Macy's Thanksgiving Day Parade 2015
Photograph: Filip Wolak

The best Thanksgiving parades in the U.S.

New York isn't the only city to put on a festive Thanksgiving parade in the U.S. Find a Turkey Day celebration near you below.


Thanksgiving is full of traditions: turkey, pie, gathering with friends and family. But for millions of Americans, the first tradition they enjoy when they wake up on the day is turning on the TV to watch the Macy's Thanksgiving Day Parade in New York City, which has been attracting crowds by the thousands since it started in 1924.

Today, tens of millions of viewers tune in yearly to watch performers entertain alongside giant helium-filled characters and dazzling floats as they roll down the streets of Manhattan. 

While New York’s parade steals the national limelight, big cities and charming small towns hold their own Thanksgiving Day parades to celebrate the holiday, showcasing marching bands, giant balloons and local celebs. Chicago, Detroit, Philadelphia and New Orleans are a few major cities that put on quite the show with their own twist come Turkey Day.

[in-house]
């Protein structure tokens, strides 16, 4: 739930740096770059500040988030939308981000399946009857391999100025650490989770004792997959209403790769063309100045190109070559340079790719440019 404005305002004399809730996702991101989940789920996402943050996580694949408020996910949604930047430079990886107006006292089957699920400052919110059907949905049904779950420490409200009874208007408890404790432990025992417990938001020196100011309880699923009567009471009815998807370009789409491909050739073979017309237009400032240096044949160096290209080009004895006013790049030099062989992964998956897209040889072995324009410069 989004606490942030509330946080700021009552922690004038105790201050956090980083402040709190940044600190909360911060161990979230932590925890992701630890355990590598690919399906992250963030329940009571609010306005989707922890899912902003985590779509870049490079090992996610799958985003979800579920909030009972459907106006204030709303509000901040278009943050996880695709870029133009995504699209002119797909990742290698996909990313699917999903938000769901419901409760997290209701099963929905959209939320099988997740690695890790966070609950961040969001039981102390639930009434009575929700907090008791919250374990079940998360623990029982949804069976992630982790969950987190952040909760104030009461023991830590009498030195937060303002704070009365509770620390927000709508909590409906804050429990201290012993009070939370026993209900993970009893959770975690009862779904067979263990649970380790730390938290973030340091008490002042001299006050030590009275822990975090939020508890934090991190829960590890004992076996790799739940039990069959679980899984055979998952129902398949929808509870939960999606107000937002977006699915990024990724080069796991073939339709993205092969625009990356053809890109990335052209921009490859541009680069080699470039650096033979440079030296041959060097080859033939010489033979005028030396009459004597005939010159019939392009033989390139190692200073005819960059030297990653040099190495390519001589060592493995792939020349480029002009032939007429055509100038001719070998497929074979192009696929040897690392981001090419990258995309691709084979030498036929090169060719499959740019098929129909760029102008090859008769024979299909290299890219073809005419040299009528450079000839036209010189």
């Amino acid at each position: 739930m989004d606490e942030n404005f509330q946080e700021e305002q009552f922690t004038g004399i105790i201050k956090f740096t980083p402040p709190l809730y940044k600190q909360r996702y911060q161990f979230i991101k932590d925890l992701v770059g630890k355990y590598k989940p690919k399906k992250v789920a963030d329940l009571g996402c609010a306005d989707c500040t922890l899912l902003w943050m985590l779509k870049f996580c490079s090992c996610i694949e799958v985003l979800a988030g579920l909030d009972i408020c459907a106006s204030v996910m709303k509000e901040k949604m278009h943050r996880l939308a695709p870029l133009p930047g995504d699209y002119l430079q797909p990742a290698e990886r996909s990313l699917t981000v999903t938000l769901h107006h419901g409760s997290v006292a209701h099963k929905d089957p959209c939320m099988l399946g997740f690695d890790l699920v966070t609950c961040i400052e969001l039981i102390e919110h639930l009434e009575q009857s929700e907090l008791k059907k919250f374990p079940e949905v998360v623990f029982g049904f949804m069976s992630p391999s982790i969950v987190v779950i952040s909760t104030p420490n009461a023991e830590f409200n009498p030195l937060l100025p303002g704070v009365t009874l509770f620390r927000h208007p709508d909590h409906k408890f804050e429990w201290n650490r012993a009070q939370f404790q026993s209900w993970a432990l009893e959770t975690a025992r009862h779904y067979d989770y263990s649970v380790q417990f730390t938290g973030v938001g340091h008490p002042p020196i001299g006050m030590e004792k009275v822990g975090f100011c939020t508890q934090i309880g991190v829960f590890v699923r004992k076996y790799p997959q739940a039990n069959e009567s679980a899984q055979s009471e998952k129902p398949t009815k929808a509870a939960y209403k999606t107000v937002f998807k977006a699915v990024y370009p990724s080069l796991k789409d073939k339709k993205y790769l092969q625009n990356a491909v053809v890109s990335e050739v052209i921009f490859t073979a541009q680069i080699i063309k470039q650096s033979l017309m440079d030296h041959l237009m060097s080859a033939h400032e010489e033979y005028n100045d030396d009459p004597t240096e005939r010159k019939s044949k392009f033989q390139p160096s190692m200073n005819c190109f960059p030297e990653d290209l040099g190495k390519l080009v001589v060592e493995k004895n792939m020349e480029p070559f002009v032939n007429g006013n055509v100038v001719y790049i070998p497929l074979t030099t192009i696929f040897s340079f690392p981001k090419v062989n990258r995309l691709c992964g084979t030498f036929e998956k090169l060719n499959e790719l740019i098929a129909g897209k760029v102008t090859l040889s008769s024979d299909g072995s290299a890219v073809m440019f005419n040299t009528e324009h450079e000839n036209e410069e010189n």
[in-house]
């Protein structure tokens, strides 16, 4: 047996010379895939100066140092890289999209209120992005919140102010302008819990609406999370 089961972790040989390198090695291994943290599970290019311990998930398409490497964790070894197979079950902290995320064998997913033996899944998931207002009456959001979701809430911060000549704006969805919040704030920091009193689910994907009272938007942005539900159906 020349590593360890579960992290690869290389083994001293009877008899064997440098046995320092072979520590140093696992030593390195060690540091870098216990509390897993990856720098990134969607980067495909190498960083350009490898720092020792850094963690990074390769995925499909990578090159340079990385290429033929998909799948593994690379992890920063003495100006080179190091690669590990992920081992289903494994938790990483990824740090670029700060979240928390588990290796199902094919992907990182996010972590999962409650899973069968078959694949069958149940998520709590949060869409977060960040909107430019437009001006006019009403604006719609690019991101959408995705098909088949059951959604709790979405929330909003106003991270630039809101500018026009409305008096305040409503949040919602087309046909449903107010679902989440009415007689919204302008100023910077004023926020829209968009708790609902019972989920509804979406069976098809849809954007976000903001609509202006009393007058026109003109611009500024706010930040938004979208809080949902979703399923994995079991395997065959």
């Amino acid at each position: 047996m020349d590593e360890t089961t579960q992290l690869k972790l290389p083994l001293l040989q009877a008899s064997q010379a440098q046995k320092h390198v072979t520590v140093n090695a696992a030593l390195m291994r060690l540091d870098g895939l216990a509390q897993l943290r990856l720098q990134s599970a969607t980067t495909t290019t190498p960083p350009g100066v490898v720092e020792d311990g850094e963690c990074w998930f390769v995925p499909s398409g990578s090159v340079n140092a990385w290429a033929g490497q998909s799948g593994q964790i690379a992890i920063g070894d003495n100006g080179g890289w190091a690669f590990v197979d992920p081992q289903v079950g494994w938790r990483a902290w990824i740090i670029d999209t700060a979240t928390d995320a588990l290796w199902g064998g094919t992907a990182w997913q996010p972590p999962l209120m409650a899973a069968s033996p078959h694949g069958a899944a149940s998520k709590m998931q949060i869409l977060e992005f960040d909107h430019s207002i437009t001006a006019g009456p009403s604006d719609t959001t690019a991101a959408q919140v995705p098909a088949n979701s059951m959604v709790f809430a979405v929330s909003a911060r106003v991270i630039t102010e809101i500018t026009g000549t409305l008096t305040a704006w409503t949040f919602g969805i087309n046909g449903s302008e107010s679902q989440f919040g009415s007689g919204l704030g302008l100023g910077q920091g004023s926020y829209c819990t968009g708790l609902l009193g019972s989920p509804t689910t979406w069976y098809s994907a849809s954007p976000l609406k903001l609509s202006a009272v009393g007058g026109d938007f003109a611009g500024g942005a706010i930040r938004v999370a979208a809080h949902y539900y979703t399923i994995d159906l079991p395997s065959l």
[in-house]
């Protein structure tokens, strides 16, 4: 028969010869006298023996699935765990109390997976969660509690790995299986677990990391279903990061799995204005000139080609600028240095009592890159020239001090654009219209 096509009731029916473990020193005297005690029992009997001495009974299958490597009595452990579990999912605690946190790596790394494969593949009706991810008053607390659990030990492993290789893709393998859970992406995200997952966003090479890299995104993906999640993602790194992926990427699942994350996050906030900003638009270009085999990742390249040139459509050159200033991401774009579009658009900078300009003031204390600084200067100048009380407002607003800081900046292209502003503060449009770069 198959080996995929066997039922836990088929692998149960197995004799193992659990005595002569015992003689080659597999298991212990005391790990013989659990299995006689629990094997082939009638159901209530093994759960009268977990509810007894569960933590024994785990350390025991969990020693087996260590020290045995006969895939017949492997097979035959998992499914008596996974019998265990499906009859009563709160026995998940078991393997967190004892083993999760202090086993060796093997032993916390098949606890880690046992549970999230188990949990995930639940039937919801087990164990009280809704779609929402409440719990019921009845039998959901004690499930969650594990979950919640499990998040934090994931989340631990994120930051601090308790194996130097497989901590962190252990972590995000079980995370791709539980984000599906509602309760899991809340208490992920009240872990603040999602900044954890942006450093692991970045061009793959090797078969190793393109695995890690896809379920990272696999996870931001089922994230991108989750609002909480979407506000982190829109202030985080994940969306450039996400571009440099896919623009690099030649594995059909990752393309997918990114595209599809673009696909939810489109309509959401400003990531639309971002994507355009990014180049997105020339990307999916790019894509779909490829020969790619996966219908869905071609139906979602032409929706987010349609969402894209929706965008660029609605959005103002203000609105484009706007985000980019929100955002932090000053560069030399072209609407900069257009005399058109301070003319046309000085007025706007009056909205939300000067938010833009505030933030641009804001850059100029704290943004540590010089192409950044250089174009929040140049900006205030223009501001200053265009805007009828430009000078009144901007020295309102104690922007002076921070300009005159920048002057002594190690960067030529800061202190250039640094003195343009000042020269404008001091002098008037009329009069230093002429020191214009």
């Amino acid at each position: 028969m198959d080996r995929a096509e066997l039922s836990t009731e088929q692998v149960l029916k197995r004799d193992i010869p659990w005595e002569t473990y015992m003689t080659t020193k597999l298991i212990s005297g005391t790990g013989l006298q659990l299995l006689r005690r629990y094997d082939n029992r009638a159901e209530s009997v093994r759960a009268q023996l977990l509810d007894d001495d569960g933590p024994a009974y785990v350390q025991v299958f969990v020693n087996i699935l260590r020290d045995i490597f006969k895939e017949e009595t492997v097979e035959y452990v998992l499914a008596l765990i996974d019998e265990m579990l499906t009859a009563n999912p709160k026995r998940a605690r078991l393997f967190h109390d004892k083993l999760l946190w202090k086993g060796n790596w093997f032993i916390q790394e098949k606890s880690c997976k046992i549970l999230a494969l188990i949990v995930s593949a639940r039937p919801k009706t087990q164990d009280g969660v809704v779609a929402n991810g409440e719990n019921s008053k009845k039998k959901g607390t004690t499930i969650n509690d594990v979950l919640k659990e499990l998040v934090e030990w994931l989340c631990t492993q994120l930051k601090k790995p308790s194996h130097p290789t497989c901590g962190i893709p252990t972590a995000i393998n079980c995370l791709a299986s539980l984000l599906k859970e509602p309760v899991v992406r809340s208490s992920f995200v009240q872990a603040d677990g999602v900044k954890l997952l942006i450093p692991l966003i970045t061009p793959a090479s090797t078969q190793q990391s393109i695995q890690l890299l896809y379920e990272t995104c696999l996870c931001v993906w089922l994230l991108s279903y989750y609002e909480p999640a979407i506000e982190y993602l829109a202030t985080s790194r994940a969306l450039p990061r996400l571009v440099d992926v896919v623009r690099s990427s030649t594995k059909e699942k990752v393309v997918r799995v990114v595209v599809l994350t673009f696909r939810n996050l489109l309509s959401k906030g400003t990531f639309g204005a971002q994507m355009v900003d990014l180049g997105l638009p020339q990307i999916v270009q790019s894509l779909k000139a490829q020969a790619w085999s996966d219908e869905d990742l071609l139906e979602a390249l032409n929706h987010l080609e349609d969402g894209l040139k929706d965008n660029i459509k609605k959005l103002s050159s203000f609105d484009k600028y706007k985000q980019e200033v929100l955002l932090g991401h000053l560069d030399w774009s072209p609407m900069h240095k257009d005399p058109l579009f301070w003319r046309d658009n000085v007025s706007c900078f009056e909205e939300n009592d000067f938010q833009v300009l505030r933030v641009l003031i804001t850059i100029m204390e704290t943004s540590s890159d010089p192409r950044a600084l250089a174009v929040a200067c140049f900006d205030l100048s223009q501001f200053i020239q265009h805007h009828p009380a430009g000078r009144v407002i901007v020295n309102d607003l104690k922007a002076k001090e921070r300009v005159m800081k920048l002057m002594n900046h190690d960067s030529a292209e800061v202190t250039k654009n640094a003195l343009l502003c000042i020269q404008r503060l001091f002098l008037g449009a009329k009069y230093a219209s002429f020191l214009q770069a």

This year, consider peeling yourself away from the TV and heading down to an in-person Thanksgiving parade that will get you in the festive spirit before you head back to your home-cooked feast. 

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Best Thanksgiving parades in the U.S.